Pub Mania sets sights on topping million-dollar mark

GILFORD — Pub Mania kicked off its seventh year Thursday morning with an opening ceremony at Patrick's Pub & Eatery, at which Allan Beetle, Patrick's co-owner, set a goal of raising at least $210,596 at this year's event.
Beetle said that raising that much this year will put Pub Mania over the million-dollar mark, as it has raised $797,000 for support the annual Children's Auction since it first was started.
"We started out in 2009 with 26 teams and a goal of raising $25,000 and ended up raising $47,000. Last yea,r we had 30 teams and raised $235,596," said Beetle, who pointed out that that Pub Mania was inspired by the Laconia Athletic & Swim Club's long-running "Cycle Mania" fundraiser.
He noted that even though the Athletic & Swim Club closed at least temporarily recently, its team is still taking part in this year's Pub Mania and that he and others are hopeful the club will reopen soon under the leadership of Tom and Laurie Oakley.
During Pub Mania, Patrick's reserves bar stools for teams that commit to filling the stool with a different team member each hour of the event. With 30 teams and 24 people per team, the event has 720 "Culinary Athletes" participating.
Judy Taggart, who heads up the Tagg Team, said she and her husband, Butch, have participated in all seven of the Pub Mania events and is looking forward to this year's event being the best ever.
"This is the party of the year, and everyone wants to be here,'' said Taggart.
Beetle thanked all of the team captains and offered a toast to their success, noting that 99.5 percent of the work of raising funds had already been accomplished at events the teams have held, ranging from golf tournaments and road races to cribbage tournaments and comedy shows.
"This is a celebration today," said Beetle.
Laconia Mayor Ed Engler praised the success of Pub Mania and its contribution towards the Children's Auction.

"We all know what the need is. But the sad thing is that the need keeps getting bigger," he said, urging people to take a look at the big picture. "What we need to do is make the need less by ramping up the level of overall economic activity in this area."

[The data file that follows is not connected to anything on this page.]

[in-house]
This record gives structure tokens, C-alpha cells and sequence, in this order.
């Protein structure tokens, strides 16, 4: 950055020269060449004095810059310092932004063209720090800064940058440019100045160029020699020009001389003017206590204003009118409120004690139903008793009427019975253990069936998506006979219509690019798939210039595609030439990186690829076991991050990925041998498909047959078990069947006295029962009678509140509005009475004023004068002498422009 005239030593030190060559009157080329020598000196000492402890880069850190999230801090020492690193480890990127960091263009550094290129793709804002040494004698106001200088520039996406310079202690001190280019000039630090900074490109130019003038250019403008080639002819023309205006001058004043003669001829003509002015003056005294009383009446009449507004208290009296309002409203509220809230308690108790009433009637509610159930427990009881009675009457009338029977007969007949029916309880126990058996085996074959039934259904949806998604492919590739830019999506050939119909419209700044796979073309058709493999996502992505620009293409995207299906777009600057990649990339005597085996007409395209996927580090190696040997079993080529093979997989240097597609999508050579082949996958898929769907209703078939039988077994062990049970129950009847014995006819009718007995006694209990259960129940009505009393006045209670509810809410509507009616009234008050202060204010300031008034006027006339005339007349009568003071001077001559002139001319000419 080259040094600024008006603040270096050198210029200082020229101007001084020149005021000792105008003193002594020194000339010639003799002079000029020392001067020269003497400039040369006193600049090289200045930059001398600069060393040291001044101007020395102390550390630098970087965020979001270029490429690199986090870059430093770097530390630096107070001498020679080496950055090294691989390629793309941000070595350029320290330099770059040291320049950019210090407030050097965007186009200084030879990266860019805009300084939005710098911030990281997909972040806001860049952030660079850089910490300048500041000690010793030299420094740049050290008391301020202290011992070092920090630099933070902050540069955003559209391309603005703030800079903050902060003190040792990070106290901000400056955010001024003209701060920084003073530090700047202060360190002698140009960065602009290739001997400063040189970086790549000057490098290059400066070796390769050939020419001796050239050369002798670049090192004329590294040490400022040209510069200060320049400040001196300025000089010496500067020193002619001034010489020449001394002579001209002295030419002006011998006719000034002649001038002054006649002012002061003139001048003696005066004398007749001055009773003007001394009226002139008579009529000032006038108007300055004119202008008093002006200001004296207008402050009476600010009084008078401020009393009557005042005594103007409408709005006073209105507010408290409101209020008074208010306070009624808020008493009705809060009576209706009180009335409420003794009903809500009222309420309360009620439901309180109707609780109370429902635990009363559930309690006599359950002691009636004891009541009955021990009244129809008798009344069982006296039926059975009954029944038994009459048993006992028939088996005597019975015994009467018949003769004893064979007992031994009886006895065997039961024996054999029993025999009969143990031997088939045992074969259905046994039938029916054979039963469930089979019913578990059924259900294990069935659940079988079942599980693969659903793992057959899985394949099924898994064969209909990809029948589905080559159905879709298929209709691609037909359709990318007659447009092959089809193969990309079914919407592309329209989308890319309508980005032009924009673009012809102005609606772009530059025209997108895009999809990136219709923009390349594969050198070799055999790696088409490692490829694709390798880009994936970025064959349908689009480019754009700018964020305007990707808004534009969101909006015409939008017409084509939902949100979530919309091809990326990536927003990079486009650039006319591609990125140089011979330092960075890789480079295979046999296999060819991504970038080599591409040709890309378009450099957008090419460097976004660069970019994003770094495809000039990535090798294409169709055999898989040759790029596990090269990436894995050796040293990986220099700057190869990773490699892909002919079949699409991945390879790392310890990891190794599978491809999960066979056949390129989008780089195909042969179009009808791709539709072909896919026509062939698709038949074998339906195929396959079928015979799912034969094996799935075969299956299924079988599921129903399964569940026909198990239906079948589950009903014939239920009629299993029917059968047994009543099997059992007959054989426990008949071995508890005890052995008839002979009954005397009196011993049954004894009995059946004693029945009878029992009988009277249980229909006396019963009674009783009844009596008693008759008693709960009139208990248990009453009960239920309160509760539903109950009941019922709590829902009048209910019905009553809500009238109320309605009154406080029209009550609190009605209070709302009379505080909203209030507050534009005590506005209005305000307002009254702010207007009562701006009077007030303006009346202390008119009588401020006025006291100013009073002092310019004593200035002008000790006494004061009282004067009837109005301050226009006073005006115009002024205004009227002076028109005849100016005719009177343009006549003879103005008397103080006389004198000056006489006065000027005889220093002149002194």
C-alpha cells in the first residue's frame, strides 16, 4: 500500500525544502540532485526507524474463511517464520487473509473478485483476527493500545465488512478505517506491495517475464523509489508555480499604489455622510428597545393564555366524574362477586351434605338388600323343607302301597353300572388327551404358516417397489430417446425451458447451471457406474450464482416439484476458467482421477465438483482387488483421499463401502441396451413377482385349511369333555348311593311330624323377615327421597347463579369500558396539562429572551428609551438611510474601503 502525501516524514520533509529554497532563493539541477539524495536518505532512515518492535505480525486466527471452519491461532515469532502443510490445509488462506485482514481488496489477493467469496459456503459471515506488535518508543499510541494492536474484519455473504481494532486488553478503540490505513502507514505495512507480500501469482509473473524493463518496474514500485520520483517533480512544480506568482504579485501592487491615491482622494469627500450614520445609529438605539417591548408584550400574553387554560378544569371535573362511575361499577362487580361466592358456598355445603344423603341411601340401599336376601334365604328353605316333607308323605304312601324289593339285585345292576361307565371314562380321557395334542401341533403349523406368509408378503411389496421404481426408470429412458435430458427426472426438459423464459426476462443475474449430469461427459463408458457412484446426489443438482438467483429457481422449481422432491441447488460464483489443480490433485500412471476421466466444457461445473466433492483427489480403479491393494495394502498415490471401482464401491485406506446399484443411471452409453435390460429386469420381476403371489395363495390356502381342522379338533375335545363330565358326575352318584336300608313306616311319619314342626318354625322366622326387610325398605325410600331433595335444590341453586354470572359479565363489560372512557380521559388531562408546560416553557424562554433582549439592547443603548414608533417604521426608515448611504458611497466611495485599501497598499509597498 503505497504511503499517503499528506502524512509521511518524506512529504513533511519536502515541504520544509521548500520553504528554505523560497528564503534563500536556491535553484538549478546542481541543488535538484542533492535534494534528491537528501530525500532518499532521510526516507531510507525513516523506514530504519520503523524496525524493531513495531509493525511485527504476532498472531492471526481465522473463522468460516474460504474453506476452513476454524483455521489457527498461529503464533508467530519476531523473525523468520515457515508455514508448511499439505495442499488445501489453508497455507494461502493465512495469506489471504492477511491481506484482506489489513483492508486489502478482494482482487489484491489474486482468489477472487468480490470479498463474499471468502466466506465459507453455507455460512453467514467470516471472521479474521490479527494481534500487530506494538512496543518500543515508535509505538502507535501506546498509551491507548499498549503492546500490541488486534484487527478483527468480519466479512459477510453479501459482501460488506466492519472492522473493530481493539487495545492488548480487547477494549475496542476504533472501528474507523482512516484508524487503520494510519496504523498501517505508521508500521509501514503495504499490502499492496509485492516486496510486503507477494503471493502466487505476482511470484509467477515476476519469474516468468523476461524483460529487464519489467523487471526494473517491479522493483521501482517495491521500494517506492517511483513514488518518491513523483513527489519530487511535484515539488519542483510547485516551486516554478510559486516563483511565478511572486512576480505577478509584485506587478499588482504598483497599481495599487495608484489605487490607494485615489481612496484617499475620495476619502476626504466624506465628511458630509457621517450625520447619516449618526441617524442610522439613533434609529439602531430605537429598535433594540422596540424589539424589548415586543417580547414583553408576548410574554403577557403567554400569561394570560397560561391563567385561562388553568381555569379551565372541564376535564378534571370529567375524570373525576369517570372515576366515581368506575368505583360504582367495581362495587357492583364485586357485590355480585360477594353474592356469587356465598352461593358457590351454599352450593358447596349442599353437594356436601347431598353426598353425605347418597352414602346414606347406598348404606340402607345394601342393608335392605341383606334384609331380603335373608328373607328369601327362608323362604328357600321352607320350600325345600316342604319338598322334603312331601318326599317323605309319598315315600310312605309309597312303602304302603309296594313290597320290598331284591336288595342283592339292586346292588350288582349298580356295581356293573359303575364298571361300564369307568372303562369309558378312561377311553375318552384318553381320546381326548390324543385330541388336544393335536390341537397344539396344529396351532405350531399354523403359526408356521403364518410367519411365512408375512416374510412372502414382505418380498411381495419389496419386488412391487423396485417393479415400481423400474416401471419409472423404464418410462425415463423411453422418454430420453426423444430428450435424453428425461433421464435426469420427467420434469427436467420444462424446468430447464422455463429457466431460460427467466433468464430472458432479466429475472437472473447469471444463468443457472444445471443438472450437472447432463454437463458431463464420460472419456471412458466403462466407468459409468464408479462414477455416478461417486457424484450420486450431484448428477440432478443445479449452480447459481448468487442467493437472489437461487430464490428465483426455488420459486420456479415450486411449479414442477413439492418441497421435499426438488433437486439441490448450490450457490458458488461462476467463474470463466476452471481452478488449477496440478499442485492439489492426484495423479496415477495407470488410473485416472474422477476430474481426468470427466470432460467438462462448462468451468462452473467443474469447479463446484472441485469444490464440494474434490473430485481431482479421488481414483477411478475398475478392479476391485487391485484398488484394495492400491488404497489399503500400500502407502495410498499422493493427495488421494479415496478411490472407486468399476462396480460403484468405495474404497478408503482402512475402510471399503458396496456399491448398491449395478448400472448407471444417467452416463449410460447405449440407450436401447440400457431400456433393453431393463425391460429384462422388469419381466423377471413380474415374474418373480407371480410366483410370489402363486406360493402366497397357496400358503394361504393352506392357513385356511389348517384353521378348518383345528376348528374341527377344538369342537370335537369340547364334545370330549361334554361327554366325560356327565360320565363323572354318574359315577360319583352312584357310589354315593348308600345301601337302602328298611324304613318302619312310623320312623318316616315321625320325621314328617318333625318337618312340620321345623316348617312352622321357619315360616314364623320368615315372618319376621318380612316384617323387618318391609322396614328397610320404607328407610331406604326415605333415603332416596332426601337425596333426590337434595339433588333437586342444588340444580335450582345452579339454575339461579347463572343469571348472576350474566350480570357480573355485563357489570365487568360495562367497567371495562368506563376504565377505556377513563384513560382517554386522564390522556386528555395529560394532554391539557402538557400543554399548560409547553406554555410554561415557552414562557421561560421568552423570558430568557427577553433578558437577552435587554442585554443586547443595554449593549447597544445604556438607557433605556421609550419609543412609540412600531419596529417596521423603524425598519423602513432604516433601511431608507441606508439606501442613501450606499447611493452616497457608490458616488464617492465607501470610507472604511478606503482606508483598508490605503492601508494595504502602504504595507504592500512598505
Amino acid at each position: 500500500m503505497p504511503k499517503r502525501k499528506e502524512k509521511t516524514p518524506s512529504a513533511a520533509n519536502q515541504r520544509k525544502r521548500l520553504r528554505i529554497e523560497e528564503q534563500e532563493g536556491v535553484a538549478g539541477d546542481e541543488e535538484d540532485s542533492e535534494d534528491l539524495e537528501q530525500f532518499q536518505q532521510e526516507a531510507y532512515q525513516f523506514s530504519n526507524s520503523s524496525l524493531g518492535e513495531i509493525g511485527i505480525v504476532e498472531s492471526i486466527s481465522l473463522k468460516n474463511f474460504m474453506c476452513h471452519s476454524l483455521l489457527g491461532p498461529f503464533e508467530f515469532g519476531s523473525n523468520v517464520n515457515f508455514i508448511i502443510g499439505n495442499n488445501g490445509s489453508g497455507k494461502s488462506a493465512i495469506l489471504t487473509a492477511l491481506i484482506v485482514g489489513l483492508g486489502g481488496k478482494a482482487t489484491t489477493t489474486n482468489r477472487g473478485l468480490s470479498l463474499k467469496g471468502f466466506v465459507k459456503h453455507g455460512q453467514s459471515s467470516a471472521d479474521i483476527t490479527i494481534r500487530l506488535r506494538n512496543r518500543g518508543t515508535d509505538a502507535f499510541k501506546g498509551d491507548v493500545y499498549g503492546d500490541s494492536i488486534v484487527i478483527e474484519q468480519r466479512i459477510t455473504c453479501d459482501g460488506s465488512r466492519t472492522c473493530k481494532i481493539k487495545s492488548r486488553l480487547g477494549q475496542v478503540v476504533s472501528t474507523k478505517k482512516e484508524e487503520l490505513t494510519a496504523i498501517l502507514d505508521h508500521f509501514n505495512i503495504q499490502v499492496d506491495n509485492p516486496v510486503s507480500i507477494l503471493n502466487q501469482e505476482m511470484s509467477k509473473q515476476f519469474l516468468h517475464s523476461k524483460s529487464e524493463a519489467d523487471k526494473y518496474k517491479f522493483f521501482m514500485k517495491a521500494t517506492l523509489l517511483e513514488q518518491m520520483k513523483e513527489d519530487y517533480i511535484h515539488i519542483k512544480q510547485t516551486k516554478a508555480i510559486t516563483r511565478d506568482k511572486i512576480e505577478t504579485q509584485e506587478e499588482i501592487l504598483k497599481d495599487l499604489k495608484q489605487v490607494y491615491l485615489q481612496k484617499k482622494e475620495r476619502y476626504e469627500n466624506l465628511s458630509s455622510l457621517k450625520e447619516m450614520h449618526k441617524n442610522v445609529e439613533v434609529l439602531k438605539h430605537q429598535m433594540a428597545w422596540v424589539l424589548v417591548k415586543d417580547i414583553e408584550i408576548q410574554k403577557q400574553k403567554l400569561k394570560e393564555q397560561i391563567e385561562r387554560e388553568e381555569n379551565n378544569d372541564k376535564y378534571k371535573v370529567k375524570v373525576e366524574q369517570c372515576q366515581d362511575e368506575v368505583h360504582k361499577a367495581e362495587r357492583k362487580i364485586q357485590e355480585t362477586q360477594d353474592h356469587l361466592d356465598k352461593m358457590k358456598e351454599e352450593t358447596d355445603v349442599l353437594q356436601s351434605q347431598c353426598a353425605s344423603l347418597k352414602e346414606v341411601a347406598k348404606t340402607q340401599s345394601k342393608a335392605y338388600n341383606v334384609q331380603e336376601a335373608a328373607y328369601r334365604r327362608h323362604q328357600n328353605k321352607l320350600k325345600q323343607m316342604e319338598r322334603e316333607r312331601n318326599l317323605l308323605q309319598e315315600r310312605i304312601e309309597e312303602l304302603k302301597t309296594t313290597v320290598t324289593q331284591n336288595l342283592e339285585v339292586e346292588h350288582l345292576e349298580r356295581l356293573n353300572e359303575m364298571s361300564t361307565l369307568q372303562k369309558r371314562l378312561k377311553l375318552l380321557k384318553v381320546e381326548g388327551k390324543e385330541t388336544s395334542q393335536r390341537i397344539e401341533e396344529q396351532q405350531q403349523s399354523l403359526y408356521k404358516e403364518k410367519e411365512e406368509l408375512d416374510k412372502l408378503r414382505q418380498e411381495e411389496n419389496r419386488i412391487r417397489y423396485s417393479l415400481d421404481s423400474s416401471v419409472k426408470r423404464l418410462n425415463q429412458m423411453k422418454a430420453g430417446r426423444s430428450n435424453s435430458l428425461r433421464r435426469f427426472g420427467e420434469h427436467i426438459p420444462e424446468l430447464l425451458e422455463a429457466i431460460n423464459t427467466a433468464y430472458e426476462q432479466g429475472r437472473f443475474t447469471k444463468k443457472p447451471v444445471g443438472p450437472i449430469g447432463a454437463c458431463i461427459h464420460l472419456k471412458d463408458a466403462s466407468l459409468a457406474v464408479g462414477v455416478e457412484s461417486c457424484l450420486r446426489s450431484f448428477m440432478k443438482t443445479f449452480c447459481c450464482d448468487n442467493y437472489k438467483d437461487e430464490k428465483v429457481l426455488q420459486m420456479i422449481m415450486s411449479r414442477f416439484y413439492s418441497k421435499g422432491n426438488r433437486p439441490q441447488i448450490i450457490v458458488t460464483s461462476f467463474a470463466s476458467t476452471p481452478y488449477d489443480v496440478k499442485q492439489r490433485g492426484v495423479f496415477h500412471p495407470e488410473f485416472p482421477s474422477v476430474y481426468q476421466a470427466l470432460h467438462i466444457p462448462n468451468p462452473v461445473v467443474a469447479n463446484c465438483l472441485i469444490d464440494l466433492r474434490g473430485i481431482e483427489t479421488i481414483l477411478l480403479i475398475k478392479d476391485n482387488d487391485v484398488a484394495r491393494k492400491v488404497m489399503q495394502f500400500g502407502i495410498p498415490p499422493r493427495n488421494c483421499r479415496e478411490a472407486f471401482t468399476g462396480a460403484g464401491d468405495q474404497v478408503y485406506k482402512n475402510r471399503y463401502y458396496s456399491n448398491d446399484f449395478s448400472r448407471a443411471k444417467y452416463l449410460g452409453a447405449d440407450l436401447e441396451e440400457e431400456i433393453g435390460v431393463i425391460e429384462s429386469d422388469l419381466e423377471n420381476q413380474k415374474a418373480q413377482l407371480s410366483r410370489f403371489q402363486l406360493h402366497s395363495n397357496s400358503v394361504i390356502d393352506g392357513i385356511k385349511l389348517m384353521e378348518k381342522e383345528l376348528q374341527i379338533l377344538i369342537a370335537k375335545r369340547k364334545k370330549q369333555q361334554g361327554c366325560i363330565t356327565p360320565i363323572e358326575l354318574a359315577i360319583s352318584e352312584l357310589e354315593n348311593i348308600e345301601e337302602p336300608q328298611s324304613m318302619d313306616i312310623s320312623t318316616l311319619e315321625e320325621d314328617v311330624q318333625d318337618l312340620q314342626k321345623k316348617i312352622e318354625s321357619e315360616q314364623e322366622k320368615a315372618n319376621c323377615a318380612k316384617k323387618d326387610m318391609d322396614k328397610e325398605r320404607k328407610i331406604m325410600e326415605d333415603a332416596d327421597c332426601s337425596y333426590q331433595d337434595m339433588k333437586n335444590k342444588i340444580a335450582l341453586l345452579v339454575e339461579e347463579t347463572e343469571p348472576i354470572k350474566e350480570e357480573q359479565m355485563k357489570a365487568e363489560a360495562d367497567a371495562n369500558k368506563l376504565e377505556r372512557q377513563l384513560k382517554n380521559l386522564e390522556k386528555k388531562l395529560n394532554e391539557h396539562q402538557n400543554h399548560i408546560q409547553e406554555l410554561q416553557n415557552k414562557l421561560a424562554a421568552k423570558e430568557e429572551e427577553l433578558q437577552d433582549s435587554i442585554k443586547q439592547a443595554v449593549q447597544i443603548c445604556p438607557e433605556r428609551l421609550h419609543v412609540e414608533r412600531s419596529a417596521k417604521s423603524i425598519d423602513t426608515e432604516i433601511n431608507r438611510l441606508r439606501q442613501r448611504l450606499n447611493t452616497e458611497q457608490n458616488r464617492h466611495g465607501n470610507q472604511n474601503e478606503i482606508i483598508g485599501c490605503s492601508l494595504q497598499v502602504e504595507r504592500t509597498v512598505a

Mike Seymour, chairman of the board of trustees of the Greater Lakes Region Charitable Fund for Children, a nonprofit corporation which earlier this year took over ownership of the auction., noted that of the $2 million raised by the auction in the last five years, 40 percent has come from Pub Mania.
He said that Pub Mania T-shirts created and donated by Body Covers Screen Printing of Laconia will be a hot item this year and noted that, in addition to supplying the venue, Patrick's will also donate 20 percent of its gross sales for the day.
Pub Mania will end at 9 a.m. Friday. The auction is being telecast by Lakes Region Public Access Television on TV Channel 25 Metrocast. It is also being carried by Metrocast Channel 12 and broadcast live on FM stations 104.9 The Hawk and WZEI 101.5, the auction's new radio partners. It runs through Saturday Dec. 12; from 9 a.m. to 3 p.m. and 6 to 9 p.m. Friday and from 9 a.m. to 1 p.m. on Saturday.
Last year, the auction raised $486,575 to be distributed to local not-for-profit agencies, the second highest total ever recorded.
In 2013, the event raised $510,801 with a major contribution of $90,000 coming from the Lakes Region Home Builders and Remodelers Association through a home the organization built to raise funds for the auction.

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Gunstock neighbors want zoning change

GILFORD – Fifty-two Gilford residents have petitioned for a zoning article that would change the zone designation of Gunstock Inn and Resort from limited residential to resort commercial.

Owners Leslie and Linda Schuster feel that if the inn were in a resort commercial zone it would be much more conducive to the hotel, restaurant and fitness center that has operated in the same spot for years.

"It has been a commercial business since long before we owned it," said Les Schuster, who added that he thinks one of the reasons his predecessor failed was because it was improperly zoned as limited residential.